GIP reduces osteoclast activity and improves osteoblast survival in primary human bone cells

Morten S Hansen, Kent Søe, Line Lindorf Christensen, Paula Fernandez Guerra, Nina Wærling Hansen, Rachel A. Wyatt, Claire S. Martin, Rowan S. Hardy, Thomas Levin Andersen, Jacob Bastholm Olesen, Bolette Hartmann, Mette Marie Rosenkilde, Moustapha Kassem, Alexander Rauch, Caroline M Gorvin*, Morten Frost*

*Corresponding author for this work

Research output: Contribution to journalJournal articleResearchpeer-review

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Abstract

OBJECTIVE: Drugs targeting the glucose-dependent insulinotropic polypeptide (GIP) receptor (GIPR) are emerging as treatments for type-2 diabetes and obesity. GIP acutely decreases serum markers of bone resorption and transiently increases bone formation markers in short-term clinical investigations. However, it is unknown whether GIP acts directly on bone cells to mediate these effects. Using a GIPR-specific antagonist, we aimed to assess whether GIP acts directly on primary human osteoclasts and osteoblasts.

METHODS: Osteoclasts were differentiated from human CD14+ monocytes and osteoblasts from human bone. GIPR expression was determined using RNA-seq in primary human osteoclasts and in situ hybridization in human femoral bone. Osteoclastic resorptive activity was assessed using microscopy. GIPR signaling pathways in osteoclasts and osteoblasts were assessed using LANCE cAMP and AlphaLISA phosphorylation assays, intracellular calcium imaging and confocal microscopy. The bioenergetic profile of osteoclasts was evaluated using Seahorse XF-96.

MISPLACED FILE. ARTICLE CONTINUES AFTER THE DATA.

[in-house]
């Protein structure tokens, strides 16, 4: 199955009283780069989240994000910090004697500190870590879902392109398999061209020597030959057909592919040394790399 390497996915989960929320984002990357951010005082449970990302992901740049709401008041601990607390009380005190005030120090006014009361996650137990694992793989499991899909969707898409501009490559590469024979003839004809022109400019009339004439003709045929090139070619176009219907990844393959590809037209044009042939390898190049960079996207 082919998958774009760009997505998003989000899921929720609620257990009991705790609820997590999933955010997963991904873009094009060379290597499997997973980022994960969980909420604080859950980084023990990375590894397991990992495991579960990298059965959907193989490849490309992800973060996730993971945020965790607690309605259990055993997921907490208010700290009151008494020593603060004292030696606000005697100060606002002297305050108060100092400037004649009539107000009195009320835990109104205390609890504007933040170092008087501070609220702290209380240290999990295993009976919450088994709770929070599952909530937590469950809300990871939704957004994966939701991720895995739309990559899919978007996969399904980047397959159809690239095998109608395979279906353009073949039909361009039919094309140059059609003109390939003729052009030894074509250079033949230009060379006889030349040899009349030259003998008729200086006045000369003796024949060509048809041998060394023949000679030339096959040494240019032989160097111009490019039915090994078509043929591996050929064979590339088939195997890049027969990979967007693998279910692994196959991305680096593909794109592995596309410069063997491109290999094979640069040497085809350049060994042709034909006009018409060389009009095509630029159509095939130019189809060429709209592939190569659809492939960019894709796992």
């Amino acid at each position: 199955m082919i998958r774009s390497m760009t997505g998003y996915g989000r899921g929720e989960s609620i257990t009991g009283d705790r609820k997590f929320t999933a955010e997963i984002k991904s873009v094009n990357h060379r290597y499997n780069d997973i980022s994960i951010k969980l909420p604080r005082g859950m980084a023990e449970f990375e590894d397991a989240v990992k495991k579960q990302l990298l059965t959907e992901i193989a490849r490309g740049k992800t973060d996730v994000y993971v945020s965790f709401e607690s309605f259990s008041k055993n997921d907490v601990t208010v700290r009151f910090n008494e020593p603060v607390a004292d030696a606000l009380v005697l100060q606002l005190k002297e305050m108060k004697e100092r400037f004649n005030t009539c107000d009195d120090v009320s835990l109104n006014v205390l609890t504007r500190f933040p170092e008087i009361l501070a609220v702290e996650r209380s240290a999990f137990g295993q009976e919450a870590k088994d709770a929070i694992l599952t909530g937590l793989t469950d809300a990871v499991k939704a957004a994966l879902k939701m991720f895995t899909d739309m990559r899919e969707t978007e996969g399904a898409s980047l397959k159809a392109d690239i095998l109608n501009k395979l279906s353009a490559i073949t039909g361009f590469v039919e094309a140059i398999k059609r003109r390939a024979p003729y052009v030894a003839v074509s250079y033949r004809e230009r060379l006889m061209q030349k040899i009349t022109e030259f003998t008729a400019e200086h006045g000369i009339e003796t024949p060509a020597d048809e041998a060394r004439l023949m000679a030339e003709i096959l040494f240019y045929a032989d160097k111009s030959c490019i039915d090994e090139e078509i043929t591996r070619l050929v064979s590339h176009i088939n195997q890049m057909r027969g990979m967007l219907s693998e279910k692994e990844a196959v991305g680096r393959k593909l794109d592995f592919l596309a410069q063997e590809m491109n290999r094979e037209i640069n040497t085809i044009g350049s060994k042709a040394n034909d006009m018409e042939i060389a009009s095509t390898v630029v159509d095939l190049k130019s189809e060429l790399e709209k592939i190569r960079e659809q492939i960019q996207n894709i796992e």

RESULTS: GIPR is robustly expressed in mature human osteoclasts. GIP inhibits osteoclastogenesis, delays bone resorption, and increases osteoclast apoptosis by acting upon multiple signaling pathways (Src, cAMP, Akt, p38, Akt, NFκB) to impair nuclear translocation of nuclear factor of activated T cells-1 (NFATc1) and nuclear factor-κB (NFκB). Osteoblasts also expressed GIPR, and GIP improved osteoblast survival. Decreased bone resorption and improved osteoblast survival were also observed after GIP treatment of osteoclast-osteoblast co-cultures. Antagonizing GIPR with GIP(3-30)NH2 abolished the effects of GIP on osteoclasts and osteoblasts.

CONCLUSIONS: GIP inhibits bone resorption and improves survival of human osteoblasts, indicating that drugs targeting GIPR may impair bone resorption, whilst preserving bone formation.

Original languageEnglish
Article numberlvac004
JournalEuropean Journal of Endocrinology
Volume188
Issue number1
Number of pages14
ISSN0804-4643
DOIs
Publication statusPublished - 2023

Keywords

  • Bone Resorption/drug therapy
  • Bone and Bones/metabolism
  • Cell Differentiation
  • Humans
  • Osteoblasts/metabolism
  • Osteoclasts/metabolism
  • Proto-Oncogene Proteins c-akt/metabolism

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